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Lost & Found from the New Zealand Film Archives


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Well that was a neat little bundle of four films last night. So I thought I'd start a thread.


I can just imagine how "...Runaway Train" made audiences squirm in 1921 -- it was hard to stop squirming in my seat last night, even though I was very aware of the cuts and tricks used to create the speeding effects.


The "Happy-Go-Luckies" Terry cartoon -- the train running into and out of the water shows animators were cleverly inventive from the very beginning.


The "Strong Boy" trailer -- at least we have this if not the full film, since so many silents have been lost.


"Upstream" was fascinating because the performers were so unfamiliar. I was as interested in imagining the real-life stories of the supporting actors/vaudevillians as I was in the main love triangle story.


Looking forward to Part 2 next week.

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NewYorkGuy says: Looking forward to Part 2 next week.


In case you are listening to the sound effects, what you will get here is an attempt by the so-called accompanist for one of the silent shorts to demonstrate his piano virtuosity. While I appreciate his piano technique, I do not believe that the accompanist should be trying to steal the show by an overwhelming keyboard display. I am interested in watching the video -- without distraction. If I want to hear a piano concert, I will go elsewhere.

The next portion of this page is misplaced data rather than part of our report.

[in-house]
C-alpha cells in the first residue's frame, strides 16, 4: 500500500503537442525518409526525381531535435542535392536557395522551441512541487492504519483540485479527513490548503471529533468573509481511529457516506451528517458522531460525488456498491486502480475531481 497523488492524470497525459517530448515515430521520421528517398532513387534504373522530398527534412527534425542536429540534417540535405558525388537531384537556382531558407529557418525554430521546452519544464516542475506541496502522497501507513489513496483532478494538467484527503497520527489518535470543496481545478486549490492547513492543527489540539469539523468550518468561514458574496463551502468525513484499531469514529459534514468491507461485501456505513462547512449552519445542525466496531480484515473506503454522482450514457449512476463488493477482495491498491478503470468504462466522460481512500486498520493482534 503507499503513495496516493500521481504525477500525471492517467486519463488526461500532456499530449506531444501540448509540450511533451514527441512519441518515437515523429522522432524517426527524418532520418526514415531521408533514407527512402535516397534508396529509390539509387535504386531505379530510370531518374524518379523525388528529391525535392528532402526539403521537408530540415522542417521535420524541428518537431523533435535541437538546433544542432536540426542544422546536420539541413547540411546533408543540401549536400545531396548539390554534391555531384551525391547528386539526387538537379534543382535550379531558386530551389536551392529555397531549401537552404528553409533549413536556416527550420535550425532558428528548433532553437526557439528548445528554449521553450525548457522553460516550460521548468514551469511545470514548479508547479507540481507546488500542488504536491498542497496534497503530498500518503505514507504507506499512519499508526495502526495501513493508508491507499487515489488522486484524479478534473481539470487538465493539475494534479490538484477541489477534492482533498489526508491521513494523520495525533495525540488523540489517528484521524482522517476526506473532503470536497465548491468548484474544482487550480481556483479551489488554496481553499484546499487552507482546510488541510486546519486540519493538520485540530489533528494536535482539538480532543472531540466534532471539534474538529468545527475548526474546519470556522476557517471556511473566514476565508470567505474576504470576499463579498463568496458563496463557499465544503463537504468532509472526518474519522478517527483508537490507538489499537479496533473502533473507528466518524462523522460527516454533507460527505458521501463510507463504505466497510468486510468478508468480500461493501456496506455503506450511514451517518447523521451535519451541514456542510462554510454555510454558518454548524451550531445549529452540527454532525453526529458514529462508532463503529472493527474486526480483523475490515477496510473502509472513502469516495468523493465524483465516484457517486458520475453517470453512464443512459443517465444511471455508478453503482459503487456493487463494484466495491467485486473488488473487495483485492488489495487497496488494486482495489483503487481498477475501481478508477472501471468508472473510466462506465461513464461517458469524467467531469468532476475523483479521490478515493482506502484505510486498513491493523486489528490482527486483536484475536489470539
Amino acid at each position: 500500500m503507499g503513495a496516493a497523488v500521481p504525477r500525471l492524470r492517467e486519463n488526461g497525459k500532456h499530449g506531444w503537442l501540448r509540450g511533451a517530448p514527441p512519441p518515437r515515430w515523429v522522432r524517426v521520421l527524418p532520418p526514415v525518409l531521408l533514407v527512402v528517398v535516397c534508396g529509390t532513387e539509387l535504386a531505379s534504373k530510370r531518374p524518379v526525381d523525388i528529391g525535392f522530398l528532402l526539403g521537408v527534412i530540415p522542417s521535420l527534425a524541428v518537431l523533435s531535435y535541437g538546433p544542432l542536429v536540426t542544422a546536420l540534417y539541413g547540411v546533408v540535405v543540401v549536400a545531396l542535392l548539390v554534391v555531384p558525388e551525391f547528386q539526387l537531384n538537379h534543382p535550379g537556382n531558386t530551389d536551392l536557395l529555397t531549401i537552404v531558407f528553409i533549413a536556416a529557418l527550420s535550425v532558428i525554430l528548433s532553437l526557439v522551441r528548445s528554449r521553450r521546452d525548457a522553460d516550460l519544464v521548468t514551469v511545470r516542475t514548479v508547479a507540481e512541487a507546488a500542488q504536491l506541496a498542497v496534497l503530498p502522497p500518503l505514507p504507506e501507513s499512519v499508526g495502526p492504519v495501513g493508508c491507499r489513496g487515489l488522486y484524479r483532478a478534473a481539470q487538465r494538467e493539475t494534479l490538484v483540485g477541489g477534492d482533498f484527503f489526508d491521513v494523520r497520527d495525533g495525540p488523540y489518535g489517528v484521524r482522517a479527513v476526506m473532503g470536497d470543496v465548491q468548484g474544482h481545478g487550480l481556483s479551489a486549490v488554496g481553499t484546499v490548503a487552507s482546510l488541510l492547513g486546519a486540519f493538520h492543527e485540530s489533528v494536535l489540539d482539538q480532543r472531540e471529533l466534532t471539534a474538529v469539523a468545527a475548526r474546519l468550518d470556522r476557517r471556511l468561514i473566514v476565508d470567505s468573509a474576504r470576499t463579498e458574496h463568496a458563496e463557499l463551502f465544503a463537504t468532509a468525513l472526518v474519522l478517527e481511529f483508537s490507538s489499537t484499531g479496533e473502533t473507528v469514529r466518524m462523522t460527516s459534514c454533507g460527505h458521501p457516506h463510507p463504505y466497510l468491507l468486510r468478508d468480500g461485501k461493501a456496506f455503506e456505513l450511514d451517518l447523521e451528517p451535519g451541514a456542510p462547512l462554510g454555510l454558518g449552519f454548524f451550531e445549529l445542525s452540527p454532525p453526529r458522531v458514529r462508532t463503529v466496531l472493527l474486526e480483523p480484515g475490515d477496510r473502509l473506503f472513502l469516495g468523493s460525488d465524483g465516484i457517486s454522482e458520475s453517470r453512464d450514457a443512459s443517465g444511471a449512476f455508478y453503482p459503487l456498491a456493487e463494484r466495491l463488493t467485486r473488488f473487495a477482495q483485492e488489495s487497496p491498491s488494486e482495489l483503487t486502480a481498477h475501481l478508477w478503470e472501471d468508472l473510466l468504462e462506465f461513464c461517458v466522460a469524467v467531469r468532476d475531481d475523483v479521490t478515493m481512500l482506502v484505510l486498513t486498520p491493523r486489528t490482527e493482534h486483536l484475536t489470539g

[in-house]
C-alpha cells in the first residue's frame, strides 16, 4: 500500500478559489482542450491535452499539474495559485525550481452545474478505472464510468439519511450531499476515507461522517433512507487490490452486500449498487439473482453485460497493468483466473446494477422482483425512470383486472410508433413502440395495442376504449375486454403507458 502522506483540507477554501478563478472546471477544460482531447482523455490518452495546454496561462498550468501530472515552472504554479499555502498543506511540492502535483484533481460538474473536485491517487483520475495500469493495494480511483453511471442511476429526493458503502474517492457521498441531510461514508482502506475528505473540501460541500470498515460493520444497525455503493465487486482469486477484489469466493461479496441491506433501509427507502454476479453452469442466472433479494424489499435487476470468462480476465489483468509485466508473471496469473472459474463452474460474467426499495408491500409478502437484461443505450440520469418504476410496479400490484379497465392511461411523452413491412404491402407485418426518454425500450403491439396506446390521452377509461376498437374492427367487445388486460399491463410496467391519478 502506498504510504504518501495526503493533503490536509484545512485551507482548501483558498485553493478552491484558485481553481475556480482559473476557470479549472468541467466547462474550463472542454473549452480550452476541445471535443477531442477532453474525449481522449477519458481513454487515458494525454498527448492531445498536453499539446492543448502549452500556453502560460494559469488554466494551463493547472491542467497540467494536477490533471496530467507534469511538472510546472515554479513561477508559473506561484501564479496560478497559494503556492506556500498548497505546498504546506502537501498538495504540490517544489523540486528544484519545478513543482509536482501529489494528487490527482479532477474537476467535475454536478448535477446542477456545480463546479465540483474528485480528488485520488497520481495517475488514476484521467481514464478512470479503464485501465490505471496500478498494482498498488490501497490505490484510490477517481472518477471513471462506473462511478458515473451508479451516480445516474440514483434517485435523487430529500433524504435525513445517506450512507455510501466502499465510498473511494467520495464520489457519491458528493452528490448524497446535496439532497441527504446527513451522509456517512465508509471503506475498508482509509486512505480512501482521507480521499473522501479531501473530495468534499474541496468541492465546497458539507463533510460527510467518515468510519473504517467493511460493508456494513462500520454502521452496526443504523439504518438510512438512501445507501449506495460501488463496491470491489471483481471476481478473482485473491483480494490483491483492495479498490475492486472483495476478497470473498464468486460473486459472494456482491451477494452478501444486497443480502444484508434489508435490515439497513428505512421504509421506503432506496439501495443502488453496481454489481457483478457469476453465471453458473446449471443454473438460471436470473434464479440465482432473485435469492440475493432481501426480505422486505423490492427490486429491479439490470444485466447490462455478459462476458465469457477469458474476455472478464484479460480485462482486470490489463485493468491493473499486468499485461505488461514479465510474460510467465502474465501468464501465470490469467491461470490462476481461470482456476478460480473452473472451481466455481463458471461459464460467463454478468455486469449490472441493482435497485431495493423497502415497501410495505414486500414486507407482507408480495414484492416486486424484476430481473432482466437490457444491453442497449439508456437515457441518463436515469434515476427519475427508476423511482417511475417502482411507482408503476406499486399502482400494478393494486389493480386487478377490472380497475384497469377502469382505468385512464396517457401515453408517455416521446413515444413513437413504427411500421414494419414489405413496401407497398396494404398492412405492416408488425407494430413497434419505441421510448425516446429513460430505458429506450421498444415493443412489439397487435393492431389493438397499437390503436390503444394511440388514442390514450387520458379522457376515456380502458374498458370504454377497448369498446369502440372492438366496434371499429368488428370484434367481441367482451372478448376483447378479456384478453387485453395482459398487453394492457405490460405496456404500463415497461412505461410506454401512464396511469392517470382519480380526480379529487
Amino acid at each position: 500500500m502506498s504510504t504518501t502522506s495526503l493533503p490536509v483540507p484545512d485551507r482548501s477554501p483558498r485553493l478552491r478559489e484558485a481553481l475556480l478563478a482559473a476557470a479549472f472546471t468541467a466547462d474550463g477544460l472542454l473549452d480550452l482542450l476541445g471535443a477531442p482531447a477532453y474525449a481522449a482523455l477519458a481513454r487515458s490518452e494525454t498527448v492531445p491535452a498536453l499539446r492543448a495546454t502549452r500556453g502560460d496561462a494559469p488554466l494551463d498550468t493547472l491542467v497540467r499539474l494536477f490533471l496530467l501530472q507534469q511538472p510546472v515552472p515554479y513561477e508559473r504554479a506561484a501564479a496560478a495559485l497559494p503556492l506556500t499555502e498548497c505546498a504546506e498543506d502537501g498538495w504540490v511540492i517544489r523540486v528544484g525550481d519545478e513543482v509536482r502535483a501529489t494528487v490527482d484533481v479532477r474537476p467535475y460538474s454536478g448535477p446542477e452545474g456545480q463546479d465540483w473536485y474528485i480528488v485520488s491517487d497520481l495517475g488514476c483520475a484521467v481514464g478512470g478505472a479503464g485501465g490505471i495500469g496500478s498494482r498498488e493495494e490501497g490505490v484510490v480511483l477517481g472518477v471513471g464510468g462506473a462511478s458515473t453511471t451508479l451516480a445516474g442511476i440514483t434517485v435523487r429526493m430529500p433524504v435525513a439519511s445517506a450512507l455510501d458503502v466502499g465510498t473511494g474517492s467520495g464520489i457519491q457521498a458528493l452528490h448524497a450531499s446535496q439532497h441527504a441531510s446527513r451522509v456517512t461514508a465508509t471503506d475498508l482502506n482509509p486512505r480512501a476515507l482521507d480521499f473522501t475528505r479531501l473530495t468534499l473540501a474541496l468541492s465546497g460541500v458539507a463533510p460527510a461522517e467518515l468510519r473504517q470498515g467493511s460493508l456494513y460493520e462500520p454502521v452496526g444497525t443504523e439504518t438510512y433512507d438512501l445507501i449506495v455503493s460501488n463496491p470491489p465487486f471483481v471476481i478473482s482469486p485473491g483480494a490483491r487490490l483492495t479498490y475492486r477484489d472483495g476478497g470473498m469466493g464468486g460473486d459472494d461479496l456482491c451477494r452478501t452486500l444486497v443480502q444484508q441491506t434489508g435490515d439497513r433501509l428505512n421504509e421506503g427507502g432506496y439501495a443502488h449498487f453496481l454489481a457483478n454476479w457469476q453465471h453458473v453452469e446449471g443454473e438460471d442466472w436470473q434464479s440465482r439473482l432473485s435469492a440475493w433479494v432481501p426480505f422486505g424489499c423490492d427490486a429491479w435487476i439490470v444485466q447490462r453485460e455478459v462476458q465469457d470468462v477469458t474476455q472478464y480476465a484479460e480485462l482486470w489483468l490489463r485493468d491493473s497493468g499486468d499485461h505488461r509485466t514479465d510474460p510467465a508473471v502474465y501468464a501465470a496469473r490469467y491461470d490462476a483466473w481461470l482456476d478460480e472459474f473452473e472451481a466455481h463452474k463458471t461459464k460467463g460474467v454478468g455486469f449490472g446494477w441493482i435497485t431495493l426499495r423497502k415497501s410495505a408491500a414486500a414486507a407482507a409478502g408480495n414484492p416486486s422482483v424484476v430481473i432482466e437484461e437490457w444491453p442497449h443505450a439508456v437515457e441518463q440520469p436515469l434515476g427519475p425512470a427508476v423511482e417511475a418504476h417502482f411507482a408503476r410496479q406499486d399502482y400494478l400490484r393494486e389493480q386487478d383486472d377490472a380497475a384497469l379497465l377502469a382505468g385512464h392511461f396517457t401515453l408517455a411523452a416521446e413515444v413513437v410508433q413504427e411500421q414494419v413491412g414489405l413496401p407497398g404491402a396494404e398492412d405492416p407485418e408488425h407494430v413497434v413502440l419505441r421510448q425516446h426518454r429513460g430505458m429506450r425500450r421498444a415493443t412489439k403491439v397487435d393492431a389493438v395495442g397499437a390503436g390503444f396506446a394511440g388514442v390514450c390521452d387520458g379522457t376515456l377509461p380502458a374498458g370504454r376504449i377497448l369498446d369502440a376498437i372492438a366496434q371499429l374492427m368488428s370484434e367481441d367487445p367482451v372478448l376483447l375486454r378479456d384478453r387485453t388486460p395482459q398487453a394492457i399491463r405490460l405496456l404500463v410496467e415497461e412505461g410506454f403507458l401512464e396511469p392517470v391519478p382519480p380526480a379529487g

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Lol, "The Birth of a Hat" is a forerunner of the Science Channel series "How Its Made".


Andy Gump. ..Wait is this the great grandfather of Forest Gump?


Loved that Newreels clip - a prototype mobile phone (prototype of distracted driving..crash) and a radio-controlled automobile.


"The Active Life of Dolly of the Dailies: Episode 5, "The Chinese Fan" (1914), Dolly seems to be wearing clothes that looks quite MODERN.


She could fit in today.



"Won In A Cupboard" is when one scrapes the bottom of the barrel when finding love. (lady could had done better)




Speaking of the old New Zealand films, here are something recent. Like to see these.


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Agree with how Dolly's clothes wouldn't look out of place today.


They actually found an actor who looked like the Gump cartoon character -- completely chinless. It was kind of astonishing.


"The Birth of a Hat" was the stand-out film to me. Just looking at how much repetitive physical labor went into each step of the process -- and how many people were employed at each step -- compared with how much today is automated... Can't imagine what some of these employees did to occupy their minds while going through the same motions for hours every day 100 years ago.


Thoroughly enjoyed these two nights of silents.

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